at a more flexible work life processes," says Gartside. "It was
important that this was seen to affect all employees."

This side of the initiative was particularly valuable in a
company where focus traditionally falls on valuing the work of senior partners.

Case study: Tesco
Four-point plan for food store chain

Legislation, value, choice and affordability are the four
factors that shape Tesco’s benefits package 

Supermarket chain Tesco is constantly
developing the range of flexible benefits available to its staff, using its
scale to bring competitive discounts and offers to shopfloor staff, while
offering packages to compete with blue-chip and global organisations at senior
levels. "There are four things we consider when designing benefits,"
says Tesco reward manager Richard Sullivan, "Legislation, value, choice
and affordability."

Changes in legislation around employee share ownership plans
and car tax and emissions have impacted on rewards offered to Tesco staff. The
company recently switched from a money purchase pension to a pension builder
plan designed by Watson Wyatt, reflecting concerns for the value of the
previous scheme while also aligning the benefit closer to the lifestyle of Generation
Xers. "The pension is now based on total earnings throughout an employee’s
career rather than relating to final year earnings," explains Sullivan,
"This means you don’t need to be at the top of your earnings in the last
years of your career. You can contribute however much you want according to
your life priorities."

The company is also considering offering graduate recruits a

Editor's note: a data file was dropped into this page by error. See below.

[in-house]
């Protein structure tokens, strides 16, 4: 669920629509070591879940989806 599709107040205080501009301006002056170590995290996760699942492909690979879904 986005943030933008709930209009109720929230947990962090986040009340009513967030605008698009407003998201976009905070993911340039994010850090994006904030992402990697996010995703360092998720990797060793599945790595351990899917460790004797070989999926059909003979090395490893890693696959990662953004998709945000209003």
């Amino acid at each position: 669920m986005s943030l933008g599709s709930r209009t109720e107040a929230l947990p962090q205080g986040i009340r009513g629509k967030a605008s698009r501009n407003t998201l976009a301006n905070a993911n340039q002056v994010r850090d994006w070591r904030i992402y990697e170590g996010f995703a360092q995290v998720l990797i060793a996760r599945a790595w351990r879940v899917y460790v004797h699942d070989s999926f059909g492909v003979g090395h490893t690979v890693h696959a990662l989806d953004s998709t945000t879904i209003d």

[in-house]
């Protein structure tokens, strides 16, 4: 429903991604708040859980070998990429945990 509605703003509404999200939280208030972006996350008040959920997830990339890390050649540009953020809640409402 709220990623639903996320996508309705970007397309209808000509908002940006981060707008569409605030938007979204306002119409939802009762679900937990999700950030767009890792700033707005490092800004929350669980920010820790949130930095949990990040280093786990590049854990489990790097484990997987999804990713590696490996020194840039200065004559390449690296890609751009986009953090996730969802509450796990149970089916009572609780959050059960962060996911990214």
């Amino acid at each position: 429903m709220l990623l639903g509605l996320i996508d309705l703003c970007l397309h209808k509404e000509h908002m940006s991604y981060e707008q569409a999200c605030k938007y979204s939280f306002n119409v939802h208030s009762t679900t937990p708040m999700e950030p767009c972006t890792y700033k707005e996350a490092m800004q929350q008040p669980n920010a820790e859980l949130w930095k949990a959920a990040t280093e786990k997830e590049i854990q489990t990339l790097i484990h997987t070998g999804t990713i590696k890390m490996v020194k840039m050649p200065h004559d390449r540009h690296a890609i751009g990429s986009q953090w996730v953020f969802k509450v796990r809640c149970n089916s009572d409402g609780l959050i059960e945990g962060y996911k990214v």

lump sum to be used either to pay off student debt or help finance a future
career break. "There has been a swing away from the importance of the
financial package," says Sullivan, "But it is not a very significant
swing. I am seeing more people taking career breaks, going part time and so on,
and it is important that the company supports these kinds of activities."

Sullivan claims the store is moving towards monetarising
benefits – offering cash alternatives wherever possible. Core benefits are
retained  – the pension plan and basic
holiday entitlement – but car, life assurance and private health benefits can
be taken as cash instead. The company recently capped the 10 per cent store
discount for staff at £6,000 per year in order to guarantee the benefit remains
affordable. "For the past four or five years we have been issuing
personalised benefits statements so all employees understand the value of the
benefits we provide," says Sullivan. "Those went out to 150,000
staff, so it represents a massive communication exercise."

Case study: The Bank of Scotland
Perks options empower bank staff  

Rewards scheme at the heart of Bank of Scotland’s culture change,
putting choice and flexibility first  

The Bank of Scotland introduced its
flexible benefits scheme in October last year with help from William M Mercer.
The initiative was designed to fit in with wider changes to the company

"We wanted to promote a culture of flexibility in staff
benefits but also to empower them and give them responsibility," says the
bank’s HR manager Jacqui Comerford. "We made the analogy with our
customers – as a bank we give our customers more choice and flexibility, it is
the same thing with our staff."

Covering all 16,000 employees, the paper-based flex system also
helped with the integration of a number of businesses within the bank, which
were previously operating diverse benefit packages. The new system offers core
benefits plus the ability to flex items such as holidays, life assurance and
private medical insurance. Employees can also purchase dental insurance,
discounted childcare and retail vouchers.

"Staff make their annual selection in August each
year," explains Comerford. "Although if they have lifestyle events –
marriage or childbirth, for example – there is additional flexibility along the

"We are very keen to support family-friendly initiatives
at the bank and the childcare vouchers are considered a major benefit by our
employees." All employees receive a reward statement detailing the total
value of their reward package.

Comerford believes the scheme will transfer to a technology
platform as the bank develops intranet and Internet use. For the time being,
however, the scheme is communicated to through brochures, videos and